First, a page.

Welcome to the end of beekeeping winter. With March around the corner beekeepers everywhere are thinking about spring and flowers and nectar and bees. It is common practice to worry about weather, flower blooms, hives, and equipment when you are a beekeeper, and I am no exception. Did we prepare for winter well enough to see the bees through this part of the season? Will the flowers bloom soon enough, or should I put some food in the hive? Do I have enough equipment for the year, and is it ready to go?Continue reading
Winter weather and beekeeper’s thoughts change often
My friend Gordon used to say that it takes three years to become a good teacher. We were teaching secondary school in Botswana, Africa at the time, preparing students for their O-level and A-level exams. Gordon said that you spend the first year figuring out the material, the second year figuring out how to teach, and the third year really teaching. Of course, I only taught for two years, so it never quite happened for me.
This may apply to how beekeepers overwinter bees as well. I read and learned much and stumbled through my first winter. As we enter my second winter I have stronger opinions about what I should have or could have done better. Next year I will be perfect. Continue reading
An update on my recent activities, from my trip to Ithaca, New York through our current snow storm. The trip to my parent’s was a great success. My lovely wife and daughter stayed behind so it was just me and the ‘rents – it’s been awhile since that has happened! Building the top bar hives was a bit of a challenge, so I really appreciated having dear old dad to assist. We built two hives based on the plans from my prior post, and had a nice time in and around Ithaca. We even visited local beekeeper Duane Waid and toured his honey processing facility. More on that another time, perhaps.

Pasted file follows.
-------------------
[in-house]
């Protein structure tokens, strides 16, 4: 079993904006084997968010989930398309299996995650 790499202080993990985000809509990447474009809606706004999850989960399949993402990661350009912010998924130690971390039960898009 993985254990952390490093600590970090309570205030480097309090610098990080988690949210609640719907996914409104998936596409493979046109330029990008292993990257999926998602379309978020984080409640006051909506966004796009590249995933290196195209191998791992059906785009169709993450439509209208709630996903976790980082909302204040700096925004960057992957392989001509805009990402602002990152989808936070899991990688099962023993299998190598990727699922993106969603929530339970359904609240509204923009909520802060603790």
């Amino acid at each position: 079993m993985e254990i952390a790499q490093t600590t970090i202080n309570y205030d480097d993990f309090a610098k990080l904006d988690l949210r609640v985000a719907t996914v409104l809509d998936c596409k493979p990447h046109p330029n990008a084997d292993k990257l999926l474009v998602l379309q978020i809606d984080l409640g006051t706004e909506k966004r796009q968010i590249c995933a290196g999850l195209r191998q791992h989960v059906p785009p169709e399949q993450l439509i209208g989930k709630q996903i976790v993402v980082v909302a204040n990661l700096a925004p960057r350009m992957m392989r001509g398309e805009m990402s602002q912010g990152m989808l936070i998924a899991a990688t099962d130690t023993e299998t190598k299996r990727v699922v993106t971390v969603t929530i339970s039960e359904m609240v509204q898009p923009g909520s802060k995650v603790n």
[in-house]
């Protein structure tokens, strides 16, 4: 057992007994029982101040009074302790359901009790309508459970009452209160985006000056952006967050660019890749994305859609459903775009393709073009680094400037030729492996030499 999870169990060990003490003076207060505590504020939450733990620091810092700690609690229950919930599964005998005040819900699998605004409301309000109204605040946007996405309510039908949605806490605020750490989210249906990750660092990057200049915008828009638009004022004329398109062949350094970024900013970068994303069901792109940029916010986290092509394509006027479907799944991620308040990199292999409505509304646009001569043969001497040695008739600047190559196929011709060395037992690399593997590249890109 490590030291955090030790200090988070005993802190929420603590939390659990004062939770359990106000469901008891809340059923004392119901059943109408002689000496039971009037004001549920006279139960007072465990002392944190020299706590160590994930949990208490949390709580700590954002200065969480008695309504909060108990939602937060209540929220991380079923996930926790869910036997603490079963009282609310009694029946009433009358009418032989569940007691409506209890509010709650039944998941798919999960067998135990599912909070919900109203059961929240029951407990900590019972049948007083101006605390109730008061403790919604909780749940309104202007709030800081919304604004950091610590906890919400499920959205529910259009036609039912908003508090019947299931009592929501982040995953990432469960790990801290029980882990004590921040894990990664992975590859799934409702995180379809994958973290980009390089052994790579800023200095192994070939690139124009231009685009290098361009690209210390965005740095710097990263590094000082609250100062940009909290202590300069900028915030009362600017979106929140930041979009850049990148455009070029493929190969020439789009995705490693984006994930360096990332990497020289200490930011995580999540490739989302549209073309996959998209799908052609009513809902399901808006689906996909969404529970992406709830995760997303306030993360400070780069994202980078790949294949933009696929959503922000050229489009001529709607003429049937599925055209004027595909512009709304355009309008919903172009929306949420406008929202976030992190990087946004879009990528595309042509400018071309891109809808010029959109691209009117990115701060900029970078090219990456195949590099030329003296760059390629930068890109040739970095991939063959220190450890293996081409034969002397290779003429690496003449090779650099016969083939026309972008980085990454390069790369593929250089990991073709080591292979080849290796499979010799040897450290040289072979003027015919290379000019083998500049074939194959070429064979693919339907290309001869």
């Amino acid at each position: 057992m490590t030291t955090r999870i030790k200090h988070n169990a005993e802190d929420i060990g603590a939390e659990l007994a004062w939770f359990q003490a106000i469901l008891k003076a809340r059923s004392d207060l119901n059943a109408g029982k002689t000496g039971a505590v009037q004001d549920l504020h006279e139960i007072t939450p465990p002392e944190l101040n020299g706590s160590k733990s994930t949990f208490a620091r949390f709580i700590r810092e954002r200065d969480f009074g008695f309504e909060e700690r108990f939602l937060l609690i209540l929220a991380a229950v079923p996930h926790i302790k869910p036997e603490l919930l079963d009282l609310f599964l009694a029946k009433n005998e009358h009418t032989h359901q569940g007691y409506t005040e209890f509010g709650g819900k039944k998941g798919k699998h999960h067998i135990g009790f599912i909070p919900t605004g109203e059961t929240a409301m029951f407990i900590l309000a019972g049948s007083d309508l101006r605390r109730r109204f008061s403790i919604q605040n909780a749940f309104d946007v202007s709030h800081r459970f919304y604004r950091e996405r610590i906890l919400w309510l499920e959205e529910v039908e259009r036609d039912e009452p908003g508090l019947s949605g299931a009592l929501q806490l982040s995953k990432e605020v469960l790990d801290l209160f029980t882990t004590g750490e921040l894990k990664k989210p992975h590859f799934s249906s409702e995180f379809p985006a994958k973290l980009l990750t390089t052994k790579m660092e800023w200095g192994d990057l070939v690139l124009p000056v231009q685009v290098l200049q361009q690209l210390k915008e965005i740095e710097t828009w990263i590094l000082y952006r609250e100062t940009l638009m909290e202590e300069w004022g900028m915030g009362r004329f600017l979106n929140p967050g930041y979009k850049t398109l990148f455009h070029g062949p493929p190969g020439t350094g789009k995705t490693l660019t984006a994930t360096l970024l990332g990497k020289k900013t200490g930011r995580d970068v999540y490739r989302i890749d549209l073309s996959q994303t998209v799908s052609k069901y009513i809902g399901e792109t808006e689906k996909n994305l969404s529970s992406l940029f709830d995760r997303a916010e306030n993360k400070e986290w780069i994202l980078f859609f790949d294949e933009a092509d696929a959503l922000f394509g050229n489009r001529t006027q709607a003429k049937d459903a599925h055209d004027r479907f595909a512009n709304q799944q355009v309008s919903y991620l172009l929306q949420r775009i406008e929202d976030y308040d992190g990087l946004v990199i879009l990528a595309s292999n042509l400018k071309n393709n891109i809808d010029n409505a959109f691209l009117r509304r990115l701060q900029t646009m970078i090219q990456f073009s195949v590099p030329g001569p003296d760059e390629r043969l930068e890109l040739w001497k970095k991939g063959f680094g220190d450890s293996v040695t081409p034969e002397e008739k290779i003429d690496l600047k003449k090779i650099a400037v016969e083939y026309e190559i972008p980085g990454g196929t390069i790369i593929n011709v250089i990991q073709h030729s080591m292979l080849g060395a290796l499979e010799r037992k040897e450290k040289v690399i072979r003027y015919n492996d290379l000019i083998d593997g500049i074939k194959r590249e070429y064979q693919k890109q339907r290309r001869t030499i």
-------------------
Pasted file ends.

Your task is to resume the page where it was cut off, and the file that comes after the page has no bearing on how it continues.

This week we prepared for the big snow storm currently hitting our area, so I have a short update on this as well. Continue reading
Hey-bee it’s cold outside
I received my BroodMinder “Health Telemetry Sensor” devices this past week. It was a good week to have temperature and humidity sensors, as it’s been colder here with some hard frosts overnight multiple days in a row. Mind you, this is Virginia, so it’s been warm with the bees flying in the afternoons. This weekend we’re expecting temperatures near 70 (21 C), so don’t feel too bad for me or the bees.
I thought I would share some initial experience with the device and some changes I’ve already made to the hives as a result of the readings. Continue reading
Happy is the bee that the sun shines on
The cold is slowly coming to Virginia. Most of our days have been warm enough for the bees to fly, with only a handful of fall days colder than 50 degrees (10 Celcius). A couple frosty nights here and there but again most nights well above freezing. Tuesday I finished some winter preparations on the hives, and it was in the mid-50’s. The top bar hive was especially buzzing for a good 15 or 20 minutes, with dozens of bees checking out the bee yard.
According to Jürgen Tautz in his book The Buzz about Bees, so-called orientation flights generally occur only when a queen is present. So I’ll take this activity as a good sign. Continue reading